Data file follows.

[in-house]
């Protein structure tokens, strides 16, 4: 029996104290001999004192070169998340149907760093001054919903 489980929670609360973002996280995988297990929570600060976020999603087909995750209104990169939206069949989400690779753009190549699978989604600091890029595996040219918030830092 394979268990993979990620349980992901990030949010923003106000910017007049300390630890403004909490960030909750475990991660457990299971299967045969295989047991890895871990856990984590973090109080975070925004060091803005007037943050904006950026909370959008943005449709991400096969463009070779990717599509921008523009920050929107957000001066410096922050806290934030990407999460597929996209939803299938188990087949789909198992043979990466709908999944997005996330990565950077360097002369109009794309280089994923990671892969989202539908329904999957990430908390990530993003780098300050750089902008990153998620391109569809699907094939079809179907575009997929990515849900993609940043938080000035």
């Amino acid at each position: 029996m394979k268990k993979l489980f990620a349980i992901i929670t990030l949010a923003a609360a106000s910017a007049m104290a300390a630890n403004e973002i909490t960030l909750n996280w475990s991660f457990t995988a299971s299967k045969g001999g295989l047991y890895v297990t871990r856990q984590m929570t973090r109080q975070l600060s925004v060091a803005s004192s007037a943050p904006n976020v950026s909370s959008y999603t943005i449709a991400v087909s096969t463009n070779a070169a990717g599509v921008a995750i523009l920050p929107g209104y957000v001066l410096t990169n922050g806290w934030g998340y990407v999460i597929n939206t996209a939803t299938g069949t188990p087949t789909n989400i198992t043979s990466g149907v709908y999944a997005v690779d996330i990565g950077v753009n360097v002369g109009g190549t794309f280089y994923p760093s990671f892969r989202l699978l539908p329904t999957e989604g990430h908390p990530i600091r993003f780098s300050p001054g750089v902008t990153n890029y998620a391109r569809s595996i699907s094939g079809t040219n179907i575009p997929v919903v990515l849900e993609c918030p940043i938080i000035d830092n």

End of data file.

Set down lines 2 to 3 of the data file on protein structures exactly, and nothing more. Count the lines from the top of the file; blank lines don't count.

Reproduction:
């Protein structure tokens, strides 16, 4: 029996104290001999004192070169998340149907760093001054919903 489980929670609360973002996280995988297990929570600060976020999603087909995750209104990169939206069949989400690779753009190549699978989604600091890029595996040219918030830092 394979268990993979990620349980992901990030949010923003106000910017007049300390630890403004909490960030909750475990991660457990299971299967045969295989047991890895871990856990984590973090109080975070925004060091803005007037943050904006950026909370959008943005449709991400096969463009070779990717599509921008523009920050929107957000001066410096922050806290934030990407999460597929996209939803299938188990087949789909198992043979990466709908999944997005996330990565950077360097002369109009794309280089994923990671892969989202539908329904999957990430908390990530993003780098300050750089902008990153998620391109569809699907094939079809179907575009997929990515849900993609940043938080000035």
């Amino acid at each position: 029996m394979k268990k993979l489980f990620a349980i992901i929670t990030l949010a923003a609360a106000s910017a007049m104290a300390a630890n403004e973002i909490t960030l909750n996280w475990s991660f457990t995988a299971s299967k045969g001999g295989l047991y890895v297990t871990r856990q984590m929570t973090r109080q975070l600060s925004v060091a803005s004192s007037a943050p904006n976020v950026s909370s959008y999603t943005i449709a991400v087909s096969t463009n070779a070169a990717g599509v921008a995750i523009l920050p929107g209104y957000v001066l410096t990169n922050g806290w934030g998340y990407v999460i597929n939206t996209a939803t299938g069949t188990p087949t789909n989400i198992t043979s990466g149907v709908y999944a997005v690779d996330i990565g950077v753009n360097v002369g109009g190549t794309f280089y994923p760093s990671f892969r989202l699978l539908p329904t999957e989604g990430h908390p990530i600091r993003f780098s300050p001054g750089v902008t990153n890029y998620a391109r569809s595996i699907s094939g079809t040219n179907i575009p997929v919903v990515l849900e993609c918030p940043i938080i000035d830092n």